• Hypothalamus: The hypothalamus links the nervous and endocrine systems. It contains many small nuclei. In addition to participating in eating and drinking, sleeping and waking, it regulates the endocrine system via the pituitary gland. It maintains the body’s homeostasis, regulating hunger, thirst, response to pain, levels of pleasure, sexual satisfaction, anger, and aggressive behavior.
  • Pituitary Gland: Known as the “master gland,” it controls various other hormone glands in the body, such as the thyroid and adrenals, as well as regulating growth, metabolism, and reproductive processes.
  • Pineal Gland: The pineal gland produces and regulates some hormones, including melatonin, which is crucial in regulating sleep patterns and circadian rhythms.

Gray Matter vs. White Matter

The brain and spinal cord consist of gray matter (substantia grisea) and white matter (substantia alba).

  • White Matter: Consists mainly of axons and myelin sheaths that send signals between different brain regions and between the brain and spinal cord.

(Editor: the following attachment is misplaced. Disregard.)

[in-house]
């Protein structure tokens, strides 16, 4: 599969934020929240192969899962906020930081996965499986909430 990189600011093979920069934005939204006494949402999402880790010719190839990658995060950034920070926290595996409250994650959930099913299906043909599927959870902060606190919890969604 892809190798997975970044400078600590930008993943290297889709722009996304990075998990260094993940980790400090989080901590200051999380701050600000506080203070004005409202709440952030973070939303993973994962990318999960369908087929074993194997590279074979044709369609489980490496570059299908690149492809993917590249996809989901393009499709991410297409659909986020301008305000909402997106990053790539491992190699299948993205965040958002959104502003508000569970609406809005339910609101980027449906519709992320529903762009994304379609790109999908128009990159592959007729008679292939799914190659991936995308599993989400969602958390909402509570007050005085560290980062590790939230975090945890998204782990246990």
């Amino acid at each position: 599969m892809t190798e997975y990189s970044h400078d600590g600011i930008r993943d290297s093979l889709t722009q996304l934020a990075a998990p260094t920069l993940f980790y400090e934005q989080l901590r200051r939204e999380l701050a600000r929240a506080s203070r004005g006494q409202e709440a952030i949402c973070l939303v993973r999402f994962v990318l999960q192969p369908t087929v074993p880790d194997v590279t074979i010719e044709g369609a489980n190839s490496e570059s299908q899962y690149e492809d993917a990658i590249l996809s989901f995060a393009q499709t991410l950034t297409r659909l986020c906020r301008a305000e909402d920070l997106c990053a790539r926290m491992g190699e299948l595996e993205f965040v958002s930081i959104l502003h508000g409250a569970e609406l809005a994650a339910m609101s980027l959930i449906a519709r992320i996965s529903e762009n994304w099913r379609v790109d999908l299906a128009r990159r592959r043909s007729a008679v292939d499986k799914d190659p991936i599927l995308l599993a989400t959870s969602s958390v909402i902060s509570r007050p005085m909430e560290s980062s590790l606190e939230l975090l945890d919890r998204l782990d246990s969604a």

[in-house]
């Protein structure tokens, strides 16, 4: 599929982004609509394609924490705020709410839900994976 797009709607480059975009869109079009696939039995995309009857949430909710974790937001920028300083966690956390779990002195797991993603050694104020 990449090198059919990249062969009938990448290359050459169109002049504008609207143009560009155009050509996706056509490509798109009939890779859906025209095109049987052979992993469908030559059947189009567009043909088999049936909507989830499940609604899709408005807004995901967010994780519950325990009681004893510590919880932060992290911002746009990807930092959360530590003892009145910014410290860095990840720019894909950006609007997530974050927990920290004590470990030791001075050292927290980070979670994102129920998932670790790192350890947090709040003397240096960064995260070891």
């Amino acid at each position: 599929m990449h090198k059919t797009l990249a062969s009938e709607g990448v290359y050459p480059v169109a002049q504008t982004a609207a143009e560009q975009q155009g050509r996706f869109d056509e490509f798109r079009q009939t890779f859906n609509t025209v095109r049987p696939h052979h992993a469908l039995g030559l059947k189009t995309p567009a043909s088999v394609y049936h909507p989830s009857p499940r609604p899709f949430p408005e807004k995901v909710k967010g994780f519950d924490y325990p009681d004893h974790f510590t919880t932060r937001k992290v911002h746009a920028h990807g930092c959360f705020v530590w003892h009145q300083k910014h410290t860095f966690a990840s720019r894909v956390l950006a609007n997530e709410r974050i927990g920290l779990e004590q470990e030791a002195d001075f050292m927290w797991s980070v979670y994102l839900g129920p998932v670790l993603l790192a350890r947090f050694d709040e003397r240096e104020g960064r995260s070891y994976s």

• Gray Matter: Consists of neuronal cell bodies, dendrites, and axon terminals. Gray matter processes information and directs stimuli for muscle control, sensory perception, decision making, and self-control.

Frequently Asked Questions (FAQs) About the Human Brain

  1. How many cells are in the human brain?
    • The human brain contains approximately 86 billion neurons. Additionally, it has a similar or slightly higher number of non-neuronal cells (glial cells), making the total number of cells in the brain close to 170 billion.
  2. How many neurons are in the human brain?
    • There are about 86 billion neurons in the human brain. These neurons are connected by trillions of synapses, forming a complex networks.
  3. How much does the human brain weigh?
    • The average adult human brain weighs about 1.3 to 1.4 kilograms (about 3 pounds). This weight represents about 2% of the total body weight.
  4. What percentage of the brain is water?
    • The brain is about 73% water.